Wine & Warpaint
WINE & WARPAINT·SUNDAY, JULY 15, 2018
You know something until you don’t. You feel something until you don’t. In the mad scramble of consciousness we latch onto the tethers we were handed, with an illusion of choice, and build our cities on them. As you grow, you take each tool that’s handed to you–from hammers and nails to lifts and machinery–even if you can’t lift it at first. If you’re brave you don’t turn your back when the next tool is too heavy and go back to the ones you know. You work with it, learn it, and bravely apply it to what you’ve built, without looking back.
This is what happens when, after you’ve spent your whole life building, the next tool you’re given is a sledgehammer.
“Wine & Warpaint is what happened to me when I realized that everything I thought I knew no longer existed, or at least not in the way it used to,” says Brandon O’Neill, the multi-instrumentalist and songwriter behind the moniker. “Since I was super young I’ve tried to be true to the path, wherever it takes me. At a certain point I realized I was pretty far off from where I used to be.”
Where he was, in fact, was working full time for a church, which in his mind contradicted with these new, evolving perspectives. “I’ve been so deeply entrenched in Christianity since I was a kid that I’ve heard every argument, I know all the terms, I know how to translate when people say one thing but really mean another. I’ve been so engaged for so long that I know the dirty laundry behind what seems to be a great message. It came to a point where I couldn’t ignore that anymore. It felt like my being there was making me complicit with ideas that I not only disagreed with, but came to believe were negative and harmful.”
This point of tension gave birth to the first notes that would eventually blossom into a full blown project.The band’s simultaneously fresh and familiar sound channels an alt bite for fans of Citizen and Movements mixed with a mid 2000s pop rock and emo vibe that draws influence from The Killers and Paramore. “More than my own preferences or opinions, the emotion of the songs essentially dictated what the band would sound like,” O’Neill elaborates. “At the same time it’s right over the plate for me in terms of what I love musically. Really the goal of this project was to have it be as cathartic as possible.”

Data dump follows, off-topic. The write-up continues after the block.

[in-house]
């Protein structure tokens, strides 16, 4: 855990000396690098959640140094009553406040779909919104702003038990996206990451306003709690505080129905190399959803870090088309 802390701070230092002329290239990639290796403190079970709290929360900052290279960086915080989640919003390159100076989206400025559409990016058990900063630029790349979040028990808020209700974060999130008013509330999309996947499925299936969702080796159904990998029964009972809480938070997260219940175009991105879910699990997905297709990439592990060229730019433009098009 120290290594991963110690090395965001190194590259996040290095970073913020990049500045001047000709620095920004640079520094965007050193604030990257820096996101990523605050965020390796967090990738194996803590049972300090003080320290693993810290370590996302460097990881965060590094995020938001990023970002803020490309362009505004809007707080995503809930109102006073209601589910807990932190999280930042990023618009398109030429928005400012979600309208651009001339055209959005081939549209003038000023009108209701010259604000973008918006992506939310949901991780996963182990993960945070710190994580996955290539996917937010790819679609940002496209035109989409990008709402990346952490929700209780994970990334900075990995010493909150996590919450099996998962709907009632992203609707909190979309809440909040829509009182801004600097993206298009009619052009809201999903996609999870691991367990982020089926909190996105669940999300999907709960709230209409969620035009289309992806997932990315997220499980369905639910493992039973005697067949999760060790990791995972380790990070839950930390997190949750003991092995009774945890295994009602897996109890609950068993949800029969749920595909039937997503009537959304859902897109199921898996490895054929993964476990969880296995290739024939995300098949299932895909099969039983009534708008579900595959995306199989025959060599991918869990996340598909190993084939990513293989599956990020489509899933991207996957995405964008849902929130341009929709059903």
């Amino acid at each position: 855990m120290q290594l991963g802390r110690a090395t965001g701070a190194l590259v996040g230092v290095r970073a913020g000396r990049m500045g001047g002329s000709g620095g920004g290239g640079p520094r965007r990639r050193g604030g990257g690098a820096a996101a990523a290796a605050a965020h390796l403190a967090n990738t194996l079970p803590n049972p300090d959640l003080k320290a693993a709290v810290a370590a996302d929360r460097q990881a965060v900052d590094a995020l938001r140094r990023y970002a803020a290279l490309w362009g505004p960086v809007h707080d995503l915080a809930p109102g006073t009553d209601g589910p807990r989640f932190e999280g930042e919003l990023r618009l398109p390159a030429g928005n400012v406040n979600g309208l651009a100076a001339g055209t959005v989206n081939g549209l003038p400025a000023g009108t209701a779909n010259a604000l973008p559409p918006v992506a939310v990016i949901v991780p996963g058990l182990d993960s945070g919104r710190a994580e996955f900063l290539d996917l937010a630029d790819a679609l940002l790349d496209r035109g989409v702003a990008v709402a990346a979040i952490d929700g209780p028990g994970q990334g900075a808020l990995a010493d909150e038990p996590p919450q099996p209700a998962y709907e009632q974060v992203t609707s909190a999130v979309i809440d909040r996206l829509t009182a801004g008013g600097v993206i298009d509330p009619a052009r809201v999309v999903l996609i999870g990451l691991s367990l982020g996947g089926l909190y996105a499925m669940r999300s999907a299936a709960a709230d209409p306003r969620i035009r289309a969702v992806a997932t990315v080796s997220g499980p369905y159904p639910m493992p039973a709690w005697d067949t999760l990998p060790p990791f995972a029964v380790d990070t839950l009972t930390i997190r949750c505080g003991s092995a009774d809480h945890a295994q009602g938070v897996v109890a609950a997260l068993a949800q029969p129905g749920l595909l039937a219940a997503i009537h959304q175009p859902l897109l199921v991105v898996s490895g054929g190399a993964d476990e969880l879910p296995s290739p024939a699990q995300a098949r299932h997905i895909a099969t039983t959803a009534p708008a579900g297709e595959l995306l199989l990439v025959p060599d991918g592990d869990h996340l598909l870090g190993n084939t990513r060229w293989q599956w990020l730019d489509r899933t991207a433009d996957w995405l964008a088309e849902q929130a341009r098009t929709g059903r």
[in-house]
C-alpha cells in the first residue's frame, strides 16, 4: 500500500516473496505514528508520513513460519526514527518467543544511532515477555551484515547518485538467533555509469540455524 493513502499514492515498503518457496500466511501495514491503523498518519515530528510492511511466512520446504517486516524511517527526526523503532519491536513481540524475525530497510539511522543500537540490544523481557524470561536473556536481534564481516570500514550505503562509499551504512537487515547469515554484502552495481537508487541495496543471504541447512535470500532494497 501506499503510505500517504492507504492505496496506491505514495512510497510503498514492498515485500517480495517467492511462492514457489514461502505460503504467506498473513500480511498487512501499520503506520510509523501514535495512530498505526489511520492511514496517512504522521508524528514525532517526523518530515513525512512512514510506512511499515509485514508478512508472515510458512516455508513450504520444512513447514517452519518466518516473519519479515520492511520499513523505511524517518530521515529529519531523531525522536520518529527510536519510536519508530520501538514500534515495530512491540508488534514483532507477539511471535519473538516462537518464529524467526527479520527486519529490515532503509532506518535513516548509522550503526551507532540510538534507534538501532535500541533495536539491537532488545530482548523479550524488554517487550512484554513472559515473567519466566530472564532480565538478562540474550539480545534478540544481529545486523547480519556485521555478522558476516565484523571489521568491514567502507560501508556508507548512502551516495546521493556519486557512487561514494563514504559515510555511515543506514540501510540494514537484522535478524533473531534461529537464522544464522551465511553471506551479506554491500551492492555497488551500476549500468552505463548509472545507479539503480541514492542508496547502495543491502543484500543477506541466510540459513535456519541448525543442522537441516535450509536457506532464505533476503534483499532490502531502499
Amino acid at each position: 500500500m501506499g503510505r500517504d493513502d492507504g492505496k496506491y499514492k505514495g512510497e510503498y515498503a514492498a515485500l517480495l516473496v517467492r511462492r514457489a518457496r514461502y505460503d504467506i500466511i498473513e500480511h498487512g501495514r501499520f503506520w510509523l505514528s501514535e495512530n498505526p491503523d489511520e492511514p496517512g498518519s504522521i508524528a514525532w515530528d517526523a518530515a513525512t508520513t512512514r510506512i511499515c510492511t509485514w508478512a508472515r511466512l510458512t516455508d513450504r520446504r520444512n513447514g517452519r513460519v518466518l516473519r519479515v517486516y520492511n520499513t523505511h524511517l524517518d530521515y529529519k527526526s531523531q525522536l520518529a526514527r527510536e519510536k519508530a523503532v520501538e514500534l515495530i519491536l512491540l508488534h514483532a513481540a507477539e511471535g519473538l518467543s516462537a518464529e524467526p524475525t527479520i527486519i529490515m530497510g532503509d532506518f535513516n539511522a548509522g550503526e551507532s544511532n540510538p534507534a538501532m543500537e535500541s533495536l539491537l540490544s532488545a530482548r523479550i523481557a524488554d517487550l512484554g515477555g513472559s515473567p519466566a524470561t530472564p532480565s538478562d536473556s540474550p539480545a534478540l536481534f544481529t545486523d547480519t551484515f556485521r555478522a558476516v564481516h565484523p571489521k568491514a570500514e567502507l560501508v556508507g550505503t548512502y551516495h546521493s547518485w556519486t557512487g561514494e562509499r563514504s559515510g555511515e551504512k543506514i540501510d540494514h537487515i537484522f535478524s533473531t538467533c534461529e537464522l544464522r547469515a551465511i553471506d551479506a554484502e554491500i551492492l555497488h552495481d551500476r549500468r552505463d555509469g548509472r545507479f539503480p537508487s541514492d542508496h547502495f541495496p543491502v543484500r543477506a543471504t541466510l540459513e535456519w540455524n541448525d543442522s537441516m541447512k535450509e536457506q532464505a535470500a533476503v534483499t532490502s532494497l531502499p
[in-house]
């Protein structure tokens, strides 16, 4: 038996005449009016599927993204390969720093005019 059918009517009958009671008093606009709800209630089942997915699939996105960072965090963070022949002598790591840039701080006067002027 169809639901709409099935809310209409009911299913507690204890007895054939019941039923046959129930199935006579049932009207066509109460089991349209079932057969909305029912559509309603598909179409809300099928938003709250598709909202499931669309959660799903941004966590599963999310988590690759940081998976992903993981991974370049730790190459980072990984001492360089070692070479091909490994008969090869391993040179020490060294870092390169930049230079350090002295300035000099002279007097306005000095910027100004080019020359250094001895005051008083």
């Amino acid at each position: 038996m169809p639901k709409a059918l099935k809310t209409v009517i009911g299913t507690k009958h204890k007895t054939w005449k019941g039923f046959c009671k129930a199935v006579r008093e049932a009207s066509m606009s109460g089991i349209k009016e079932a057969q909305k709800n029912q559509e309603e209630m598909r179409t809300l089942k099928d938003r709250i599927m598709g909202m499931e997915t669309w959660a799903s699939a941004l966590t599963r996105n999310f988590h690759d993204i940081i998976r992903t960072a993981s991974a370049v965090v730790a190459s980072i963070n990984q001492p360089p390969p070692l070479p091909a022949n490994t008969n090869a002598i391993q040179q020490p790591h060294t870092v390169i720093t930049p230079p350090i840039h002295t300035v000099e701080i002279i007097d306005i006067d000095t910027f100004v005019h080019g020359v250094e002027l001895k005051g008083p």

The pursuit of the right sound to carry the songs led them to Glow in the Dark Studios in Atlanta, Georgia and producer Matt Goldman (Underoath, The Devil Wears Prada, Anberlin). “The whole list was Glow in the Dark,” says O’Neill. “Too many of our favorite records were tracked there, so it really was the only option.”
With a blend of brash rawness and accessible structure and melody, the debut EP “HOMELESS” (releasing fall 2018 on all digital platforms and the band’s website) sonically complements the thematic content of the songs through driving rock drums, crashing guitars, and 80’s-style synths and programming. As a result of something that fell apart, the EP is a cornerstone of something new, the first step to rebuilding and reclaiming, and an ambitious marker for the future.